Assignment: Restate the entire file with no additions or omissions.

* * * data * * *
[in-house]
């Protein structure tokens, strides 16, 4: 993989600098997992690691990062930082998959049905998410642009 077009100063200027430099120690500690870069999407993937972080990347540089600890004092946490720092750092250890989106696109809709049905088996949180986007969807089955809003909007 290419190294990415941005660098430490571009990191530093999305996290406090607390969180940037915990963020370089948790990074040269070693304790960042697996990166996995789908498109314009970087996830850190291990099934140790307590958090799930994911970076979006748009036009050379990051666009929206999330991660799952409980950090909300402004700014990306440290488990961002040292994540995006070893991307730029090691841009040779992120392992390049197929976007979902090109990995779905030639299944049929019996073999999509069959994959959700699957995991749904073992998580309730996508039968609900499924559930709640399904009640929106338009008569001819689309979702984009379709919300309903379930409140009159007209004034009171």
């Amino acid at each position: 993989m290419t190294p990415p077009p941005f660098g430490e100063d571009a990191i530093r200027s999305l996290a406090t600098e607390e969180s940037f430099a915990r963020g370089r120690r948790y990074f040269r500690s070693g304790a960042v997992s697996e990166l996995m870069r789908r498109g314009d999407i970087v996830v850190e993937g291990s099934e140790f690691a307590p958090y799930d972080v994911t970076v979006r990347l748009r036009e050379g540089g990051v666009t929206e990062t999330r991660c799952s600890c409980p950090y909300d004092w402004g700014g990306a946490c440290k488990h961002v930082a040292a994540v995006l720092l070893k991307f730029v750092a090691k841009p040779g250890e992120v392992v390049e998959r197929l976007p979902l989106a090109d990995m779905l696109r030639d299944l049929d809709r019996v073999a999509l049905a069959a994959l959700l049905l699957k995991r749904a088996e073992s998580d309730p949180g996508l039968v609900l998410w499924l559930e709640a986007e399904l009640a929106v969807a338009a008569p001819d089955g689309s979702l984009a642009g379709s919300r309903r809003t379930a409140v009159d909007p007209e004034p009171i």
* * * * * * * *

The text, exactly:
[in-house]
């Protein structure tokens, strides 16, 4: 993989600098997992690691990062930082998959049905998410642009 077009100063200027430099120690500690870069999407993937972080990347540089600890004092946490720092750092250890989106696109809709049905088996949180986007969807089955809003909007 290419190294990415941005660098430490571009990191530093999305996290406090607390969180940037915990963020370089948790990074040269070693304790960042697996990166996995789908498109314009970087996830850190291990099934140790307590958090799930994911970076979006748009036009050379990051666009929206999330991660799952409980950090909300402004700014990306440290488990961002040292994540995006070893991307730029090691841009040779992120392992390049197929976007979902090109990995779905030639299944049929019996073999999509069959994959959700699957995991749904073992998580309730996508039968609900499924559930709640399904009640929106338009008569001819689309979702984009379709919300309903379930409140009159007209004034009171």
């Amino acid at each position: 993989m290419t190294p990415p077009p941005f660098g430490e100063d571009a990191i530093r200027s999305l996290a406090t600098e607390e969180s940037f430099a915990r963020g370089r120690r948790y990074f040269r500690s070693g304790a960042v997992s697996e990166l996995m870069r789908r498109g314009d999407i970087v996830v850190e993937g291990s099934e140790f690691a307590p958090y799930d972080v994911t970076v979006r990347l748009r036009e050379g540089g990051v666009t929206e990062t999330r991660c799952s600890c409980p950090y909300d004092w402004g700014g990306a946490c440290k488990h961002v930082a040292a994540v995006l720092l070893k991307f730029v750092a090691k841009p040779g250890e992120v392992v390049e998959r197929l976007p979902l989106a090109d990995m779905l696109r030639d299944l049929d809709r019996v073999a999509l049905a069959a994959l959700l049905l699957k995991r749904a088996e073992s998580d309730p949180g996508l039968v609900l998410w499924l559930e709640a986007e399904l009640a929106v969807a338009a008569p001819d089955g689309s979702l984009a642009g379709s919300r309903r809003t379930a409140v009159d909007p007209e004034p009171i």